Russian oligarchs invest millions in North Carolina companies

One of those companies was part of the biggest economic development deal in the history of Concord, until it went bankrupt shortly after a Russian investor took control of the corporation.
A startup that called Concord home and promised thousands of jobs filed bankruptcy after a...
A startup that called Concord home and promised thousands of jobs filed bankruptcy after a Russian oligarch became the main investor.(WBTV)
Published: Mar. 8, 2022 at 6:02 PM EST
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CHARLOTTE, N.C. (WBTV) - A WBTV Investigation has found hundreds of millions of dollars invested in the Carolinas by companies connected to Russian oligarchs. One of those companies was part of the biggest economic development deal in the history of Concord, until it went bankrupt shortly after a Russian investor took control of the corporation.

WBTV started digging into this topic after President Joe Biden and European leaders announced sanctions against Russia that cuts off Russia’s access to money in banks in other countries. It could impact Russia’s ability to wage war but it also can have an impact right here at home.

For seven years, the Philip Morris plant sat empty, waiting for a new tenant with potential and promise to bring jobs to the community. Former Concord Mayor Scott Padgett thought the perfect opportunity arrived in 2014.

“It was very exciting to think of the quality and the number of jobs that could be created there because we hadn’t gotten over losing Philip Morris,” Padgett told WBTV.

The excitement was about a company called Alevo, that manufactured huge batteries called grid banks. The company promised jobs, more than 2,000 over three years.

“We thought, maybe, we hit a home run here. Just didn’t work out that way,” Padgett said.

In 2017, just two months after hosting another job fair, the company started layoffs, filed bankruptcy and announced it was closing its office. Sometime between the original announcement and the bankruptcy, a new investor had taken control of the company.

“I was a little surprised about the bankruptcy. I was really surprised about potential Russian investment right here in Concord,” Padgett said.

In 2017, the Charlotte Observer confirmed Russian Oligarch Dmitry Rybolovlev invested in Alevo and company records show the oligarch installed three of his colleagues to leadership positions.

It’s the most high-profile example of Russian oligarch’s investing in the Carolinas but it’s not the only one and investing overseas is commonplace.

“Is there safety in Russian oligarchs investing in the West because it’s just a safer bet than Russia?” a WBTV reporter asked USC associate professor Stanislav Markus.

“Oh no doubt, absolutely,” Markus said.

Markus is an associate professor at the Darla Moore School of Business at the University of South Carolina and has written extensively on Russia’s politics and economy.

With Russian oligarchs often becoming rich because of contracts awarded by Putin, Markus says many Russian elites realize their fortunes can just as quickly disappear if left entirely in Russia.

“Trying to protect their assets, either from the Kremlin or from rival oligarchs,” Markus said.

Charlotte startup MapAnything was backed by investment company Columbus Nova. Nova has been linked to Russian billionaire Viktor Vekselberg and was in the middle of an investigation into Michael Cohen’s payments to Stormy Daniels.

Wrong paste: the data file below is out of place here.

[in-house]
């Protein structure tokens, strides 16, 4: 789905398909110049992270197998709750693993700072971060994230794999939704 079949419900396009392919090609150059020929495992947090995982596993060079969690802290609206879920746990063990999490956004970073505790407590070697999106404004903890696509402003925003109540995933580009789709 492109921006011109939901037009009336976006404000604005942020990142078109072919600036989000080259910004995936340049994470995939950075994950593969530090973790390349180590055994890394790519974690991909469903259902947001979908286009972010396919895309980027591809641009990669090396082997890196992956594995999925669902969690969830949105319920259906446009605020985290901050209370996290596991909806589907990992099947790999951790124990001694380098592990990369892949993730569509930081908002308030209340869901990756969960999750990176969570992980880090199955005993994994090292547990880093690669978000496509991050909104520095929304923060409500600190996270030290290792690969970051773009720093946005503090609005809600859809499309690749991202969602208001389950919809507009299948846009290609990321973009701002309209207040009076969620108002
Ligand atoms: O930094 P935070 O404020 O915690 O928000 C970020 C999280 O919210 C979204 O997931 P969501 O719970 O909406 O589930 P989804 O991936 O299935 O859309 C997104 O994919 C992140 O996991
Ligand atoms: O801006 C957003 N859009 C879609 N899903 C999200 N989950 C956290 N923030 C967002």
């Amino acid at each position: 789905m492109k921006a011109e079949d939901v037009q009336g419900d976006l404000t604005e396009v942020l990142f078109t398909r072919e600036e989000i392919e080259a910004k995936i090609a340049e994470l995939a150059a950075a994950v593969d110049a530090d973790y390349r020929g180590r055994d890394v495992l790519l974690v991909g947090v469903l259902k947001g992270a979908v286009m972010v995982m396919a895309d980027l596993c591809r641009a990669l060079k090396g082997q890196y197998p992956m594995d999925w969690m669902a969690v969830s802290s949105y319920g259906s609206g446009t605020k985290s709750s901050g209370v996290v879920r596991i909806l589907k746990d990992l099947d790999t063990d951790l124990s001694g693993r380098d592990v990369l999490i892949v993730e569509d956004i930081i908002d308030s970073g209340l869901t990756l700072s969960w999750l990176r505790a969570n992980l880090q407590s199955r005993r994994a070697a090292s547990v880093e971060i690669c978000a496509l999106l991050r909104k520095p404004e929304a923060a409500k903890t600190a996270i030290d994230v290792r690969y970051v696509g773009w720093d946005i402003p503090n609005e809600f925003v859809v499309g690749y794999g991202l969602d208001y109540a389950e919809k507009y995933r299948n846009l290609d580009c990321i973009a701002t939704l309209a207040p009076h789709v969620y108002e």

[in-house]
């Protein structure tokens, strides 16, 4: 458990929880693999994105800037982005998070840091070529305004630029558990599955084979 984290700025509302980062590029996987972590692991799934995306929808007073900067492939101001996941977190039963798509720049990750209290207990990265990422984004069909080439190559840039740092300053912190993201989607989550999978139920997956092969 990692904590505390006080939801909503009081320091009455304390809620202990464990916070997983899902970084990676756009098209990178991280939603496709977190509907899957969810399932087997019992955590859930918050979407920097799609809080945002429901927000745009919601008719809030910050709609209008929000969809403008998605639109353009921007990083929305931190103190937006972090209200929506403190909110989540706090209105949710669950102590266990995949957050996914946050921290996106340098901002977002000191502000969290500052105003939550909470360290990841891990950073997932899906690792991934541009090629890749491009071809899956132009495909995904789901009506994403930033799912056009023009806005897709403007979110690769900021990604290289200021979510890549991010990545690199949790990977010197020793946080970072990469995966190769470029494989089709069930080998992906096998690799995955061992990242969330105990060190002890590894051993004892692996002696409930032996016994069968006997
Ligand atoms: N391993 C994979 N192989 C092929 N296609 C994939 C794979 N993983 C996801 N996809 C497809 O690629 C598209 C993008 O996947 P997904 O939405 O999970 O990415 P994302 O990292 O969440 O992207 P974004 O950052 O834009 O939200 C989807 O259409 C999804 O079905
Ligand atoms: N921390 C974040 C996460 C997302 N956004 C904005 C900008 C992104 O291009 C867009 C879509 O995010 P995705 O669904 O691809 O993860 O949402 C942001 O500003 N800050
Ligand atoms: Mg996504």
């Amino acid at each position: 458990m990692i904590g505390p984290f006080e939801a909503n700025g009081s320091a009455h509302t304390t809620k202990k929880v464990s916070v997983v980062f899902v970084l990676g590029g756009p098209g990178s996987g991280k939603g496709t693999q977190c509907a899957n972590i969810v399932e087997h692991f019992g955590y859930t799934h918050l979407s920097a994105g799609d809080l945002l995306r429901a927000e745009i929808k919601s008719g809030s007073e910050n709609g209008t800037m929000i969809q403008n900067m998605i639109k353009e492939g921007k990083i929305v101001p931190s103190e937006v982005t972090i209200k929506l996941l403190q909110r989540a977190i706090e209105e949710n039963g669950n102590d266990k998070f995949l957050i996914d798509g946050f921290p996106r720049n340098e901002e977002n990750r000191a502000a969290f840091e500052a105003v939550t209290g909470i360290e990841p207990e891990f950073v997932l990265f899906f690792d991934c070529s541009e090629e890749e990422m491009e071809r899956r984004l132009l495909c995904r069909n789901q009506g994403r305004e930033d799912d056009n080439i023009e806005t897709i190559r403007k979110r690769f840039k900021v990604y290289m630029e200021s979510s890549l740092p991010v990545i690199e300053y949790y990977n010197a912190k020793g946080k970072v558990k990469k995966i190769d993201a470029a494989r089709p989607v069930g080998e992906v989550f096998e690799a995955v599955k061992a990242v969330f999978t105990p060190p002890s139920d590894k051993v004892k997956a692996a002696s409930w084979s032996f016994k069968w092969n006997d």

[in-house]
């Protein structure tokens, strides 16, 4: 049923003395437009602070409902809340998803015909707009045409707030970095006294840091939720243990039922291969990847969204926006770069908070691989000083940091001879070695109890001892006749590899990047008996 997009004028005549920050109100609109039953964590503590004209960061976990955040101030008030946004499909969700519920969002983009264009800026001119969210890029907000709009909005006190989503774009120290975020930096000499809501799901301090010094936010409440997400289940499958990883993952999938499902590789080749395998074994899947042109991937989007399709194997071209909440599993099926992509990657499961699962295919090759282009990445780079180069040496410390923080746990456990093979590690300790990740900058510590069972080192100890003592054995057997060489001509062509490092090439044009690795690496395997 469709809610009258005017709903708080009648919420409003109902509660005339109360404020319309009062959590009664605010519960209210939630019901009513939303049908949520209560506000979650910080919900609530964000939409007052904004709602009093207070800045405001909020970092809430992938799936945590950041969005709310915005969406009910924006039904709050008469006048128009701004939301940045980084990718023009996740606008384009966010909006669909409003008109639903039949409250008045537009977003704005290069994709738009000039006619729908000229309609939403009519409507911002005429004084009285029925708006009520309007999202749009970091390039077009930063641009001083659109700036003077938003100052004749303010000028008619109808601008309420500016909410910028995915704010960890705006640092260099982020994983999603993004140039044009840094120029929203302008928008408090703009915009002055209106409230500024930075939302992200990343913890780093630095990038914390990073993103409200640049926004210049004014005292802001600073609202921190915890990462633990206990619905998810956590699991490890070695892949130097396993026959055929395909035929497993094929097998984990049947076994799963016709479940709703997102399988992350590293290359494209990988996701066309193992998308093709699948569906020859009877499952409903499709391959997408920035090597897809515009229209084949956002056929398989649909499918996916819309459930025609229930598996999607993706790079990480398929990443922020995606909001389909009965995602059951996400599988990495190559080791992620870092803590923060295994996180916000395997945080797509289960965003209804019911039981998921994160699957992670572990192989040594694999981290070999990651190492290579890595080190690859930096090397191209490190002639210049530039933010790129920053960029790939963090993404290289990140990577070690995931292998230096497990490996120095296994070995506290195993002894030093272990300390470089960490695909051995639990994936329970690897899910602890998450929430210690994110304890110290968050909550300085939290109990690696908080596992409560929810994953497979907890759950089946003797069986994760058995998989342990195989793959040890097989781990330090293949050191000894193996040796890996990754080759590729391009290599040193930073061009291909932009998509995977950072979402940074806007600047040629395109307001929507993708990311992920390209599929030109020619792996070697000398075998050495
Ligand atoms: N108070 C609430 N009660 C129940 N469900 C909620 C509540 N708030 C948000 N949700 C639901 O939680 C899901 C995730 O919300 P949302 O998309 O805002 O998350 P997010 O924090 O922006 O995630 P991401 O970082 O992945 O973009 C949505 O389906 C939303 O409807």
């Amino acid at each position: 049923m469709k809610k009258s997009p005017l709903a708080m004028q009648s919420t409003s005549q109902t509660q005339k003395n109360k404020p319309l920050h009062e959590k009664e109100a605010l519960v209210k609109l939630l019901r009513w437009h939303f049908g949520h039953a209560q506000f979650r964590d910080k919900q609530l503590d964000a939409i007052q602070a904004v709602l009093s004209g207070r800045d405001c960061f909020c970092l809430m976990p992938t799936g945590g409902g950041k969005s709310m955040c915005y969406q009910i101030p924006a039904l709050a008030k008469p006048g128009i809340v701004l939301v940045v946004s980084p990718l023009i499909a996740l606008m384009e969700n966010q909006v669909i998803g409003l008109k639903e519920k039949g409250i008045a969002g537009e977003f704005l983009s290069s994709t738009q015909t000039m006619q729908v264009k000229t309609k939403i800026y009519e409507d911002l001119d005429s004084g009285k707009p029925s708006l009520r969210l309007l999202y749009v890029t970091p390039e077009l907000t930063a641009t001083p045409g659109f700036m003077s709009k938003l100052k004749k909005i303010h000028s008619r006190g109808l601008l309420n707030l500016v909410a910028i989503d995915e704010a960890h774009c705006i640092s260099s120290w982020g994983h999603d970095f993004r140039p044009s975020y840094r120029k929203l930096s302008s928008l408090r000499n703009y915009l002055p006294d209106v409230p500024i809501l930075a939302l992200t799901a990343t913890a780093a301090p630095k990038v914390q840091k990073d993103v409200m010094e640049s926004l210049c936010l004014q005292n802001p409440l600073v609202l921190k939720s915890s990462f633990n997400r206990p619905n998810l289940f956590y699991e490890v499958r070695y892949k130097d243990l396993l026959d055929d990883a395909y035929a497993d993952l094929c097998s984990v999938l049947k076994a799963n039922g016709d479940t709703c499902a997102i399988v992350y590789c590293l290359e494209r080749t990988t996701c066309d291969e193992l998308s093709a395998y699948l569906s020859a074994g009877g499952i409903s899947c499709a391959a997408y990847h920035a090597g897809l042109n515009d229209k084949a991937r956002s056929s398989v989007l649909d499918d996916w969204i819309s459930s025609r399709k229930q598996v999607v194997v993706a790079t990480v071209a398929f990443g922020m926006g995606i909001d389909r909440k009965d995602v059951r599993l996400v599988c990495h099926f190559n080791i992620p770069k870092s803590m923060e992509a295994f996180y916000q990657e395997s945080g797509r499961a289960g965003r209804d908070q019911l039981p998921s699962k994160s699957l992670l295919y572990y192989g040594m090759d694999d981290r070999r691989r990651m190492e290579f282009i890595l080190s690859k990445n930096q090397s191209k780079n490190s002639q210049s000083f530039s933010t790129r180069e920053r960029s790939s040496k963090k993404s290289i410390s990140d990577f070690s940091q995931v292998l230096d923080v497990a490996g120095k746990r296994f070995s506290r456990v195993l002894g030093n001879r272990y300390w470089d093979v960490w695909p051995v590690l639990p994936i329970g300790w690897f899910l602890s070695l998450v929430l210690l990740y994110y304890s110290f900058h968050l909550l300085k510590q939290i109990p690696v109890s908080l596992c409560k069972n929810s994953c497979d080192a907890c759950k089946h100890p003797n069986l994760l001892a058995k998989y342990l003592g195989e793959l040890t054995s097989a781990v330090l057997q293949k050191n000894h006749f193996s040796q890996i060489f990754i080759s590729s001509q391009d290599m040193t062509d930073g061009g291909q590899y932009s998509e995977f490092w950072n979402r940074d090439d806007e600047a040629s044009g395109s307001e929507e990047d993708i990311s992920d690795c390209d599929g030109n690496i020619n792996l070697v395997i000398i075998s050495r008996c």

Nova even had an office in Uptown Charlotte at 200 South Tryon St. State business records show the company’s North Carolina office dissolved in 2020 and WBTV found no evidence the office was still in operation.

Russian oligarchs have also invested in two healthcare companies in Durham, one of which SEC filings show Gavril Yushvaev as the third largest shareholder. But these are only the deals that are publicly know about.

“Knowing who’s behind those investments I think is critically important,” Gary Coleman with Transparency International said.

Transparency International has been advocating for oversight to remove corrupt money from financial institutions in Europe, America and across the world. But even with new sanctions that isn’t easy.

“A bunch of it is likely to be in anonymous structures, anonymous buildings, anonymously owned companies, anonymous investments, Coleman said.

Markus has previously questioned whether sanctions against oligarchs actually impacts the decision making of Putin and the Kremlin. But given the gravity of the new, unprecedented sanctions he says it is a possibility.

“The extent of sanctions is unprecedented, so whatever predictions I might have made, yoin the past based on the much weaker wave of sanctions post-Crimea, may not apply completely in the current scenario,” Markus said.

Markus points out that not all Russian oligarch investments are neccessarily the laundering of money or hiding illegal assets overseas. But even some of those legal assets are likely to get caught up in the sanctions.

“Sanctions are simply used as a tool to create the right incentives for the Kremlin in the future, and as such some unjustly targeted oligarchs will be part of that tool,” Markus said.

Mayor Padgett never learned why the Russian oligarch invested in Alevo and hev never met him either. He’s not sure what intentions were for the company.

“We probably will never get the answers to that, but some of those people are probably some of the people that are close to the President of Russia right now. That certainly gives you pause,” Padgett said.

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